To read about Glenice's latest book, SOMETHING MISSING, click HERE.

Something Missing - Glenice Whitting talks about her new book

Promote Me Please is delighted to welcome Glenice Whitting to talk about her writing life, the people who have inspired and helped her, and, of course, her new book...Something Missing

There are many momentous life events but there is no greater personal happiness than the moment when you hold your published book in your hands. You hug the feeling around you like a warm blanket to keep out the wintery chills of life. It is a rare moment of bliss, and it doesn’t matter if it’s your first book or fifth.

Recently, with the launch of my latest book Something Missing I find myself humming The Wind Beneath My Wings because it reminds me of so many people who have supported and helped me along the way. All my writing projects have been a team effort and I have a long list of people who have inspired me over many years. How wonderful to have the opportunity to thank them via the acknowledgement pages of my books. To publish is one way of proving to them that their faith in me as a writer is justified. Most writers need to pluck up courage to send their work to others for feedback. However, I’ve discovered that other women writers support, encourage and inspire you to reach for the stars.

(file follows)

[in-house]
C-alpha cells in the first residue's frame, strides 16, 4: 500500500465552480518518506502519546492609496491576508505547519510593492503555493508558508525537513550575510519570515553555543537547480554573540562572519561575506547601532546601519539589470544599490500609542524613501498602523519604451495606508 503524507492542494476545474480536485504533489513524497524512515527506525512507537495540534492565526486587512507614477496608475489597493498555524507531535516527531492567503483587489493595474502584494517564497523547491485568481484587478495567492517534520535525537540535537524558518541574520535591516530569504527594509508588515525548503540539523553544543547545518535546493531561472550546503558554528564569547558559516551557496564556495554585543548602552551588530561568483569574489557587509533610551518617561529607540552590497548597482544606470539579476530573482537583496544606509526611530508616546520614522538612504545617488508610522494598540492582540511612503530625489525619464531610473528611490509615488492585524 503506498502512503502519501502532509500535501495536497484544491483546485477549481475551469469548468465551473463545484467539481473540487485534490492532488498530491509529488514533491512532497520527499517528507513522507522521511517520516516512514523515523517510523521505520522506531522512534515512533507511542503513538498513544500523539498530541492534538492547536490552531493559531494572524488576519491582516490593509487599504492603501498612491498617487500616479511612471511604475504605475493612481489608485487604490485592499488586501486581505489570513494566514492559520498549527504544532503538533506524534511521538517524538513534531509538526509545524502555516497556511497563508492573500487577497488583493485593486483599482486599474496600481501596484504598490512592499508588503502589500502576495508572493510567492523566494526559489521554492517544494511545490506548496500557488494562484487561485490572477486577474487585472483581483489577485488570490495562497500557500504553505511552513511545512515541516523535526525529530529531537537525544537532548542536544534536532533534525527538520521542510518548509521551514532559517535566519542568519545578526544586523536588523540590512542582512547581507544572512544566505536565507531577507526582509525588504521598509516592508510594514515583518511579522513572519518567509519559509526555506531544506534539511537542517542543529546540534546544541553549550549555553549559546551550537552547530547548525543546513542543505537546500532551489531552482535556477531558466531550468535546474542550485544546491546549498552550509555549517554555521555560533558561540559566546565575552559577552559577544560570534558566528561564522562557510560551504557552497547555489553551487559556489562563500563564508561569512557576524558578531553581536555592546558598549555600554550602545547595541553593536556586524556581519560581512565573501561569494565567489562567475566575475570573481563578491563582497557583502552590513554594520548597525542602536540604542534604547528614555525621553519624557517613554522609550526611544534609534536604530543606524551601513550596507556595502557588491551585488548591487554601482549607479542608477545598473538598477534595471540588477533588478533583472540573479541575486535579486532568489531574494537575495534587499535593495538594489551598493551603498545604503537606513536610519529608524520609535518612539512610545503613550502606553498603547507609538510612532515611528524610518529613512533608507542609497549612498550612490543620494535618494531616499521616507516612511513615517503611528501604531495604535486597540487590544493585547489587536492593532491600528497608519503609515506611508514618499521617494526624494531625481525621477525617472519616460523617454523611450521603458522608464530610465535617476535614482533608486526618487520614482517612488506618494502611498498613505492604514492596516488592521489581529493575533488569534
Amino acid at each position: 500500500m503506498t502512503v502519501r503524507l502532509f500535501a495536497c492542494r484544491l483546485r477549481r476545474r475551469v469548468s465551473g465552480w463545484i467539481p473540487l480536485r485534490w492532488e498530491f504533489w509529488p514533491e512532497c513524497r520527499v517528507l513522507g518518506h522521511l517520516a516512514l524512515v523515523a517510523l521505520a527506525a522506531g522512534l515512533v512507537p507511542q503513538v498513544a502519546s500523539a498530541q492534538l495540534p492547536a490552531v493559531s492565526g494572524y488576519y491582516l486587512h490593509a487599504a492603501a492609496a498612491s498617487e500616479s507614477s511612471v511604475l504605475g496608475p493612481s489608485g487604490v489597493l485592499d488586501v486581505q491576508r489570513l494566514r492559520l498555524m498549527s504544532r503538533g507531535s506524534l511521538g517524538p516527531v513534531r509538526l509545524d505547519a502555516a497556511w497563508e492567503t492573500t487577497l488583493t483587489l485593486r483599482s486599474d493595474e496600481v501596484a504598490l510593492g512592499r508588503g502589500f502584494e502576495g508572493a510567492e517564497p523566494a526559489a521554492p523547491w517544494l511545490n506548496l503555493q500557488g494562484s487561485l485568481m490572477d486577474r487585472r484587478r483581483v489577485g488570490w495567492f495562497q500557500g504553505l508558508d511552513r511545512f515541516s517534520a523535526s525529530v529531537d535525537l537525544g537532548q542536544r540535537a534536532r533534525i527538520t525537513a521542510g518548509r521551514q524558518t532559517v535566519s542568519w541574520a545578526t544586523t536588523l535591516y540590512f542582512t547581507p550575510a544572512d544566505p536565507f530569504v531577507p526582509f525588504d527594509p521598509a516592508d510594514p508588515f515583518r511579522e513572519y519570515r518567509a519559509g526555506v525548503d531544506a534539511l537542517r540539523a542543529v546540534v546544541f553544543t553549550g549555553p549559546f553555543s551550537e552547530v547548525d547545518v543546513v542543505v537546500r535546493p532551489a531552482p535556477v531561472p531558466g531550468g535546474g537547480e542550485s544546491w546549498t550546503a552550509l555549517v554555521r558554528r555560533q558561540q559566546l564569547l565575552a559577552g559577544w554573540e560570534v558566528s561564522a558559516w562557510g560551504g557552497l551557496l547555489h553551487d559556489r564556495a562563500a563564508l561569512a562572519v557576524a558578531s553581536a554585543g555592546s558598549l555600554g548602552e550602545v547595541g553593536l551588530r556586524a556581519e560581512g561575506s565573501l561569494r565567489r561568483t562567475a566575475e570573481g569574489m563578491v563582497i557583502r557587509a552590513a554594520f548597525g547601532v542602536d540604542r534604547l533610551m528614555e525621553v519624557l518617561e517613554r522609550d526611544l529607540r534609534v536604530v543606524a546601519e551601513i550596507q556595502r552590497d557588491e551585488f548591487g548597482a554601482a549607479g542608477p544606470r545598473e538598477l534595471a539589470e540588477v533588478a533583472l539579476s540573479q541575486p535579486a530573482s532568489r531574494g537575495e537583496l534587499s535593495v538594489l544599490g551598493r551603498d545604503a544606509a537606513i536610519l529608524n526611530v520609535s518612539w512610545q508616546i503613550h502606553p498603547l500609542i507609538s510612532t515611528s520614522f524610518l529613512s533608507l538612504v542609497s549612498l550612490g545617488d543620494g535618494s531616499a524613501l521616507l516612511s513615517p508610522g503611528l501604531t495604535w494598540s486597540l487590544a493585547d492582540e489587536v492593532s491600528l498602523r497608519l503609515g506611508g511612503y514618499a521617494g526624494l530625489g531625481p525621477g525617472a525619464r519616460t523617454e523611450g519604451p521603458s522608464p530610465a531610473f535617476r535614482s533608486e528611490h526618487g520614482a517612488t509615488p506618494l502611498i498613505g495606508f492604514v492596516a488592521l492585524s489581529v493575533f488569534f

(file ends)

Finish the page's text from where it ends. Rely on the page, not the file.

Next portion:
Years ago, when I was a budding author and did not realize that my academic journey would take me from VCE to a PhD in creative writing, I sent a chapter of my first novel, Pickle to Pie to Sally for assessment. My mouth was dry and I had sweaty palms waiting for her reply. To my relief she sent me a detailed report of my writing that was not only encouraging but also gave me some insightful ideas of how to lift the work up another notch. Her tick of approval at a time when I was still finding my feet was invaluable. Over the years, many other women have selflessly helped me on my writing journey which eventually became one of self discovery.